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Aggies discuss Chinese Communist Party’s authoritarianism at bipartisan event

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Via @Athenai_TX on Twitter

Aggies met virtually on March 6 for a discussion over foreign policy, the political spectrum and the Chinese Communist Party. 

In a move that set aside ideological differences, four Texas A&M organizations met Saturday to discuss human rights violations, diplomacy and more.
On the evening of March 6 the Athenai Institute’s Texas chapter, Texas A&M New Liberals, Texas A&M College Republicans and Aggie Democrats, virtually gathered to discuss ways to combat authoritarianism within the Chinese Communist Party’s, or CCP.
Daniel Cheng, the president of the Athenai Institute’s Texas chapter, started the first of the four presentations by saying that China has violated human rights in their mass incarceration of Uyghurs.
“Inside those camps, we see systemic abuse such as beatings, rape [and] forced conversion,” Cheng said. “The Uyghurs are mostly Muslims, [and] a lot of them are being force fed pork and alcohol, and Uyghur women are forcefully sterilized.”
However, the CCP’s influence reaches the shores of the United States as well. Chinese language and culture centers like Confucius Institutes which teach Beijing-approved Chinese history are established in the U.S. through partnerships among universities as well as Hanban, an organization within China’s Ministry of Education, Alexia Hernandez with the Athenai Institute said.
However, they do not acknowledge human rights concerns and are considered a threat to national security by the United States government, Hernandez said.
“As of September 2020, the U.S. had 67 Confucius Institutes, with two being in Texas,” Hernandez said. “Texas A&M actually had a Confucius Institute until 2018.”
In the second presentation, lead organizer of the New Liberals Pat Mann addressed the CCP’s actions interfering with trade relating to developing countries, causing issues with debt trap diplomacy and necessitating an economic solution.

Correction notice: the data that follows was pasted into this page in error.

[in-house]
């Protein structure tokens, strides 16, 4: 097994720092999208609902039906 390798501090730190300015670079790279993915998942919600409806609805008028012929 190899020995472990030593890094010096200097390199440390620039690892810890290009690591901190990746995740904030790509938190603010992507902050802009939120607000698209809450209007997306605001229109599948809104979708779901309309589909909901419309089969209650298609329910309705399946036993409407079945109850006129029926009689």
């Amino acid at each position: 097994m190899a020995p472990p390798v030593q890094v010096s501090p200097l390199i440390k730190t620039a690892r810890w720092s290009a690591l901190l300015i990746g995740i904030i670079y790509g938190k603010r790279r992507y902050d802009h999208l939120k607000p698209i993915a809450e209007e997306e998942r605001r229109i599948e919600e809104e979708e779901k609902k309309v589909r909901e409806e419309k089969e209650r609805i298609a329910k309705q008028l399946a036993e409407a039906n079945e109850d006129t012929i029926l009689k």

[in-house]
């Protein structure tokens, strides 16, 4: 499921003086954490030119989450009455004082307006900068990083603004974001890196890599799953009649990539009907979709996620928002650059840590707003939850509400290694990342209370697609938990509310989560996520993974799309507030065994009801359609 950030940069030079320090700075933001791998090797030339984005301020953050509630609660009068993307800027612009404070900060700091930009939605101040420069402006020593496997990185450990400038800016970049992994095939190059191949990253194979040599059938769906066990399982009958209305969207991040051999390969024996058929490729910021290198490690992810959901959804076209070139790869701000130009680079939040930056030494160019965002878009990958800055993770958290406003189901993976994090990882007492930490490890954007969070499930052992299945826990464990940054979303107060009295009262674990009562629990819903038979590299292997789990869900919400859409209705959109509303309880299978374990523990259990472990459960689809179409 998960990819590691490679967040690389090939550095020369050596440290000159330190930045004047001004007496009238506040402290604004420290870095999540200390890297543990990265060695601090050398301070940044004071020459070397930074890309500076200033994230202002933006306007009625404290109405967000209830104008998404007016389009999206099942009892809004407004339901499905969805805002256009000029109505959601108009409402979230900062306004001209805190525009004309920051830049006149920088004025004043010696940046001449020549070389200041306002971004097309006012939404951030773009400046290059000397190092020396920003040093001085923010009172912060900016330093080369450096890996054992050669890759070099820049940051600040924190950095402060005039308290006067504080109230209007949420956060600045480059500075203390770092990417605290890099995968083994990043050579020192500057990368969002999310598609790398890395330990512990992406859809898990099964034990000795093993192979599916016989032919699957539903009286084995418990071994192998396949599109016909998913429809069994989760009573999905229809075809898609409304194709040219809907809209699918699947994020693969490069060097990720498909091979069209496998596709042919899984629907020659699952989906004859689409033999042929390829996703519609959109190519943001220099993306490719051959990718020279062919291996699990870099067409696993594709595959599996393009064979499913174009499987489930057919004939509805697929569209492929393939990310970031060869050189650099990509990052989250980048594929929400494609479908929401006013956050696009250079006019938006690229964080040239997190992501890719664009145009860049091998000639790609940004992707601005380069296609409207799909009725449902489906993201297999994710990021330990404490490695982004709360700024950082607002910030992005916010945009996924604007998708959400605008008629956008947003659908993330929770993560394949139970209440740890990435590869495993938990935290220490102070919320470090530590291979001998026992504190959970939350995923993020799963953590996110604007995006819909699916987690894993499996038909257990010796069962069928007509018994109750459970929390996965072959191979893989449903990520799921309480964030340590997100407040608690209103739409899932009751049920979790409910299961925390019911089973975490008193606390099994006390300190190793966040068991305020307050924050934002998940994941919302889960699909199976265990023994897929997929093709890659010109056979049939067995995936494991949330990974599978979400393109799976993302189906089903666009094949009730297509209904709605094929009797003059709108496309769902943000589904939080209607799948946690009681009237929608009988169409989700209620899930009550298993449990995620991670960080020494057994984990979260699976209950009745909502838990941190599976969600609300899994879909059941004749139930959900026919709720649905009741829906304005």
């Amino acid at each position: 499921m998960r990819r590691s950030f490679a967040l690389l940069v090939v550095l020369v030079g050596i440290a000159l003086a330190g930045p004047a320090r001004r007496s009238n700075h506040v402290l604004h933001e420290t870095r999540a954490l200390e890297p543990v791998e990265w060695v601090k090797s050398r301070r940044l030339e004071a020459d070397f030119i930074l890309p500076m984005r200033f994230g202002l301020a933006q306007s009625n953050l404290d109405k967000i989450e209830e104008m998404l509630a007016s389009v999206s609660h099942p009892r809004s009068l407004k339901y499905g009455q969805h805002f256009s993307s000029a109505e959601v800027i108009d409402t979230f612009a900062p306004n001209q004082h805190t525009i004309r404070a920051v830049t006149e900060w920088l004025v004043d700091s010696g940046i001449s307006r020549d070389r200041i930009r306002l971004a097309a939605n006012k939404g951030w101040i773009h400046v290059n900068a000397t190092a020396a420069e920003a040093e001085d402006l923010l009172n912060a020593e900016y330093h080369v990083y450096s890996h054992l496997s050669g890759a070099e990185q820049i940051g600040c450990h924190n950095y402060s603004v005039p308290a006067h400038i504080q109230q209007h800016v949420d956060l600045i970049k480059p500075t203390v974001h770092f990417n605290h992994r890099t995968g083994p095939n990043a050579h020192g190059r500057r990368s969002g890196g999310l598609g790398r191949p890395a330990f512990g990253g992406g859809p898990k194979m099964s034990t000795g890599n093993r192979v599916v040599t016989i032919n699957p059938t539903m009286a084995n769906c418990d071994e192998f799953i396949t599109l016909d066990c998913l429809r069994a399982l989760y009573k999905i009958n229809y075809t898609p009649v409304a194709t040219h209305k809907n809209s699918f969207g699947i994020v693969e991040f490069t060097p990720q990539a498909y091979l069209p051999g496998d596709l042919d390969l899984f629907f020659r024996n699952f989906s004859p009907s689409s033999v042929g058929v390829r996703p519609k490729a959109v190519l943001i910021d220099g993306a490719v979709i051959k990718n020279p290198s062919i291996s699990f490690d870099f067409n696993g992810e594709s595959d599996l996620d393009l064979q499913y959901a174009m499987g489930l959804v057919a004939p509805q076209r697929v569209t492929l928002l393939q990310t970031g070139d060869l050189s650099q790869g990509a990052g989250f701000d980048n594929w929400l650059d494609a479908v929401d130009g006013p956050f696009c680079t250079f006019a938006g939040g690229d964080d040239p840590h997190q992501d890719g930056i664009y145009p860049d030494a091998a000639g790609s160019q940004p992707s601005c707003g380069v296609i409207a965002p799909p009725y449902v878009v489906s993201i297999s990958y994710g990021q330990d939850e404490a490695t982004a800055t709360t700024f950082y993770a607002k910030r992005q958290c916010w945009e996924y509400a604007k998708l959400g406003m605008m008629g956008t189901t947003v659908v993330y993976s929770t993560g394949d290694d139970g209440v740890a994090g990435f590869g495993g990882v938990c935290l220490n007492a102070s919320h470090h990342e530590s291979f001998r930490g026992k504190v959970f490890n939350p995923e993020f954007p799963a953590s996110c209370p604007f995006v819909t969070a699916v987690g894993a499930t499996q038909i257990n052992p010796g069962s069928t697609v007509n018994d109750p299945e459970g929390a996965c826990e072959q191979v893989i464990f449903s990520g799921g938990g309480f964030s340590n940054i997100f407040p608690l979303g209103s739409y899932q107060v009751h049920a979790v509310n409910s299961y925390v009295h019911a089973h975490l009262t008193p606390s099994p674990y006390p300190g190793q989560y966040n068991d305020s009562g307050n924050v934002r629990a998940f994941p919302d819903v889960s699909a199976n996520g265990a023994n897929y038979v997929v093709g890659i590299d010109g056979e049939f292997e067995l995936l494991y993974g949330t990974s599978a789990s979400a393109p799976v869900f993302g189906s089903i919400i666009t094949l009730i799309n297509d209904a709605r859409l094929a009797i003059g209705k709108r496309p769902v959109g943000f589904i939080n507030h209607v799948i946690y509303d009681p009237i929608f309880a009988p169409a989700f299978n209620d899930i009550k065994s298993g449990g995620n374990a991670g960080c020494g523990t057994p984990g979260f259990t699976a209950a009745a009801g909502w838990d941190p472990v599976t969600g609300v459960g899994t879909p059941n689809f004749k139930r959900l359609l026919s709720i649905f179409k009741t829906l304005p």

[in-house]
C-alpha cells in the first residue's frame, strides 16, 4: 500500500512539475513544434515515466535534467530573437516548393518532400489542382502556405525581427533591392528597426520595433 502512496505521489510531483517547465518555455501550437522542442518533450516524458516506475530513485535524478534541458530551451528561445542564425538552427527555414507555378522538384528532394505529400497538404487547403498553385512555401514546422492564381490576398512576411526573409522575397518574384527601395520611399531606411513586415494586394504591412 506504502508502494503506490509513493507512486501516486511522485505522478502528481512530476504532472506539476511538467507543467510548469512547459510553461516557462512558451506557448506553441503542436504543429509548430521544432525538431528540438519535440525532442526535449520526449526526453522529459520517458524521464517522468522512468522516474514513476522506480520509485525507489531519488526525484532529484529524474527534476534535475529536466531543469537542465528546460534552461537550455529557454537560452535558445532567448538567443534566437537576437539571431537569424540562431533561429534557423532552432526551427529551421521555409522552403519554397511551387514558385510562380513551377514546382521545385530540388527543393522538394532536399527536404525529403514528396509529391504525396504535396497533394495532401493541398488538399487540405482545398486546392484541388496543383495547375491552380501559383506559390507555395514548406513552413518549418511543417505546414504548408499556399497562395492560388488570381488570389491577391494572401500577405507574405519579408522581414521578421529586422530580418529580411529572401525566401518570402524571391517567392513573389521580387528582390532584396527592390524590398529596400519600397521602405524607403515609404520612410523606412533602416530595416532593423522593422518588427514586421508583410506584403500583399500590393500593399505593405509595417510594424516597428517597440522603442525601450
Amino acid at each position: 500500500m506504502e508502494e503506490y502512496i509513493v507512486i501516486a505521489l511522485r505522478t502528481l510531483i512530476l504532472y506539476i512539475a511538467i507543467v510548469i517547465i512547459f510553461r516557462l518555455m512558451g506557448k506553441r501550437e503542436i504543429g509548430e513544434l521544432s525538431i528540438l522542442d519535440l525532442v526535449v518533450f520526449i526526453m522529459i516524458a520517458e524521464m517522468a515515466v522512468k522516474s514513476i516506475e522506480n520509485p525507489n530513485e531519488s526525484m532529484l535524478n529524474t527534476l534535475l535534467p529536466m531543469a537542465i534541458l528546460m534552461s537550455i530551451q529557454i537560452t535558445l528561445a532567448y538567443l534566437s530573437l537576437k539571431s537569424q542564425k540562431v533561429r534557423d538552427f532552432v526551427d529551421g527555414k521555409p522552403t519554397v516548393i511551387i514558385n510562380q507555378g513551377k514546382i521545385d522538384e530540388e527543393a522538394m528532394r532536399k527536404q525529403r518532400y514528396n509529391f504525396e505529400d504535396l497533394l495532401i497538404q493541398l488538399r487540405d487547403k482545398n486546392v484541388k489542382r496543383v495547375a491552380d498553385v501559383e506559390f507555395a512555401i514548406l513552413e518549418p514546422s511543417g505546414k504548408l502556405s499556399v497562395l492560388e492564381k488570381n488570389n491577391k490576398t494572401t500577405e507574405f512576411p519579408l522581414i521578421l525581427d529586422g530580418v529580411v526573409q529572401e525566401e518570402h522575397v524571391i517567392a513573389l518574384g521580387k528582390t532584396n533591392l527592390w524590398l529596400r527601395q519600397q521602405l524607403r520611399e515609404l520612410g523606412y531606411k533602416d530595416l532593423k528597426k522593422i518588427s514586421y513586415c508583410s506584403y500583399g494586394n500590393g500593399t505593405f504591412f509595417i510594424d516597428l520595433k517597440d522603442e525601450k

“One of the best ways [to go] about it is to strengthen the countries that surround China, and you can do that through Vietnam, the Philippines, South Korea and Taiwan,” Mann said.
However, reform is necessary within United States’ institutions to have a stronger position to combat the lack of inclusivity within the CCP, Max Valadez with the New Liberals said.
“Wrapping back to something that New Liberals strongly believe in is inclusive institutions,” Valadez said. “We have to promote inclusive civic and social values, strengthening voting rights, strengthening things of what it means to be a true democracy.”
Chandler Trosclair, with Texas A&M College Republicans, followed the New Liberals’s presentation and said China has taken actions toward reinforcing its military and commercial naval presence.
“China is making a substantial effort to not only destabilize the region but simultaneously exert authority through actors that can create ambiguity on the battlefield,” Trosclair said.
The islands in the South China Sea are also significant, as China has transformed them by constructing landing strips, among other strategic additions, Trosclair said.
“These islands could have the potential to serve to move and [mobilize] airspace and command and control over specific regions [by] placing these islands in a specific manner, … [which] could lead to a takeover of the region,” Trosclair said.
Neocolonialism is also a specific concern within the region, as it’s a destructive yet subtle method of control, said Gary Frankel, the chairman of Texas A&M College Republicans.
“The modern version of neocolonialism prefers to use economics and geopolitics as methods of control, rather than the direct occupation of a territory, because … it is a lot dicier to seize territory from a political perspective nowadays,” Frankel said.
Juan Nunez, the vice president of Aggie Democrats, said in his presentation that China has a long history of suppressing the internet in what he calls the “Great Firewall of China.”
“The Great Firewall has diminished every aspect of the internet. It’s the biggest digital boundary in the whole world,” Nunez said.
On a similar note, the Hong Kong National Security Law has severe implications for the separate nature of the Chinese and Hong Kong governments, the President of Aggie Democrats Jack Merrit said.
“Hong Kong, previously semi-independent from China under the One Country, Two Systems doctrine … was brought more in line with the oppression of the republic,” Merrit said. “It essentially destroyed any sense of a separate legal system [or] any sense of sovereignty for Hong Kong.”
The Hong Kong National Security Law allows for the expansion of Chinese propaganda networks, Merrit said.
“With the quashing of American and European business, telecom businesses [or] social media, that means the only thing that can fill in the place is social media and certain businesses that are operated by the grasp of Beijing,” Merrit said.
However, all of the organizations ultimately agree on one major point concerning the CCP, Valadez said.
“We agree across the board with everyone here tonight … that the CCP is absolutely committing human rights atrocities, and it’s unacceptable and it’s something that we can all unite against,” Valadez said.

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